Conspicuously placed at centre stage, Ethan’s tripod and blank 3m long banner attracted an abundance of attention at its inaugural iteration last Saturday night. Surrounded by glowing artworks – many City Lights attendees were curious and a little unsure of exactly what The Relocation Project was about.

Born out of an interest in the contribution humans make in shaping their sonic environment, The Relocation Project seeks to open a discourse around the uniqueness and ephemeral nature of sound. The process is simple:
While playing a recording of the previous (or original) soundscape into the contemporary moment, Ethan simultaneously re-records the combined sonic occurrence of the original with the added sound of the new or 'live' soundscape. Proving that no two sonic occurrences are ever the same, as the ‘sound event’ is a product of multiple sounds coming into contact with each other for just a moment before the next event happens.

Ethan Coombridge entertains an experimental practice working across disciplines of sculptural installation, sound production and observation, bad drawings, and small publications. We asked him for the latest on the project, as well as his creative practice, and thoughts for the future.

How did you establish your style and how would you describe it?

 

I wouldn't say I have one particular style yet, but one element in my workflow that is fairly consistent is that my studio is a mess, I hoard materials, potter around, tinker with things and keep a generally inquisitive approach in the studio. The side of my practice that leans more to the sculptural is usually ad-hoc assemblage, with a focus on process and repetition and a physical doing.

 

Describe your creative process in five words:

 

Simple. Open. Noisy. Investigational. Cluttered.

 

Tell me about the phrase 'Sonic Environment' - how do you explain this concept and its significance to your work?

 

The sonic environment is a broad term which relates to our perception and experience of sound. As the term might suggest, it is the tie and relationship between an environment and the sounds that inhabit it, if we went to a different environment, we would encounter different sounds. This sonic identity of a place and time is found in my work through the use of the recording process, and the feeding in, layering and compounding of previous sonic identities to create some new sonic entity out of what has already passed.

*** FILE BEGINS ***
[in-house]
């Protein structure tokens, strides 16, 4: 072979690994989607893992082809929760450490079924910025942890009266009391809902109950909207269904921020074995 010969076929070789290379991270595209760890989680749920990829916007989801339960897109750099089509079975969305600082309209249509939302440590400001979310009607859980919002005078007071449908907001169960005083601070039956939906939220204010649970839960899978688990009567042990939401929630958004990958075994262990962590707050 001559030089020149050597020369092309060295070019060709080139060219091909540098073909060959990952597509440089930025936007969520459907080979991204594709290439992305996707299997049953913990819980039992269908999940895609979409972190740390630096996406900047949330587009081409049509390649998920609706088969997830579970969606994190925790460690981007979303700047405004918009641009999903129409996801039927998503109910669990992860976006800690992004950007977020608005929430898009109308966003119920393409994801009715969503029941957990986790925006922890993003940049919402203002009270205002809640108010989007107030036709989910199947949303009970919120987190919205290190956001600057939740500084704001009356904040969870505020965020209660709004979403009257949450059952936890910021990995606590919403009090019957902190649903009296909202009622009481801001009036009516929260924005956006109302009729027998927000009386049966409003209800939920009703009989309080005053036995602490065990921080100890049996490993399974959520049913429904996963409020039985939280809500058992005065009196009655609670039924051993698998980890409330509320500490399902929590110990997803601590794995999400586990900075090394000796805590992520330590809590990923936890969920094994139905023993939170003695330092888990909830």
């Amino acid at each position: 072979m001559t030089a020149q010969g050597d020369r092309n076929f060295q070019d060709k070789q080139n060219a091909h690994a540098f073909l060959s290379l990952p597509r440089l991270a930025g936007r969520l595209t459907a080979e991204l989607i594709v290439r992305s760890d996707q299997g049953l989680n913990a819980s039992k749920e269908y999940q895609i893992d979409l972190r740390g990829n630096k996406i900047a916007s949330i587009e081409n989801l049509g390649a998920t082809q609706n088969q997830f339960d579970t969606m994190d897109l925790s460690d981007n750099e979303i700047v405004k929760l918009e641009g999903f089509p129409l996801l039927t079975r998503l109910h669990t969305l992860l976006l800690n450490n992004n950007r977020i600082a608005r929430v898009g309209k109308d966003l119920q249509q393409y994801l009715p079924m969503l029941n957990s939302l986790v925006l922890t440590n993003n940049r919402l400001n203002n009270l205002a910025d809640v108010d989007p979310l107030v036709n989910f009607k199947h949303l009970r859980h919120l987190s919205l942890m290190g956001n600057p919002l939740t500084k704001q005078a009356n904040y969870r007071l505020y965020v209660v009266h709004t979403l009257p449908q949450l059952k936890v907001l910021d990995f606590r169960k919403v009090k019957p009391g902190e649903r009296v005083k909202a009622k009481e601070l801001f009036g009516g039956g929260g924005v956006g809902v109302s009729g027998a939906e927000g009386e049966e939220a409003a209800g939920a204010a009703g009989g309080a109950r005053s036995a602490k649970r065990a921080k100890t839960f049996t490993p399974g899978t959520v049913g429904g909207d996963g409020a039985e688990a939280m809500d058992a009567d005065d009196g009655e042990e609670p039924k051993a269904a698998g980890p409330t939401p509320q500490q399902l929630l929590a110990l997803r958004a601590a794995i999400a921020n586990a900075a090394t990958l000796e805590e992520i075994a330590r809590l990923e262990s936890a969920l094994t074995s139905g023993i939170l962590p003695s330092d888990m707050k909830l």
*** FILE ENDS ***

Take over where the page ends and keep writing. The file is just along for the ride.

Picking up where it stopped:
Who or what has been your greatest influence?

 

Although I think John Cage and Cagean Aesthetics are overused and a bit naff, I see the importance that he and his ideas have had in the discourse of sonic arts with the reframing of found sound and acousmatic listening in the use of composition and generally appreciating sounds that naturally occur. This year I have also been listening to lots of different sound artists across disciplines, from Merzbow’s harsh noise to Hildegard  Westerkamp’s layered soundscapes. I also recommend listening to Framework Radio, a podcast dedicated to field recording and phonography.

Of the recordings, you have taken at Comet so far, what is the most interesting and/or hilarious thing you have heard played back?

 

“it’s not working”

 

What's next for you?

 

I am set to graduate at the end of November, after that, I am moving to the UK to find work and continue producing art. I also hope that the Relocation Project will rear its ugly head a few more times [otherwise the 3m banner would seem a bit pointless].

Gun to your head - you have one song to sing to save yourself - what song do you choose?
 

With Ukulele in hand: Somewhere over the rainbow – Israel Kamakawiwoʻole

Without Ukulele in hand: 4”33’ – John Cage

Written by Alicia Taylor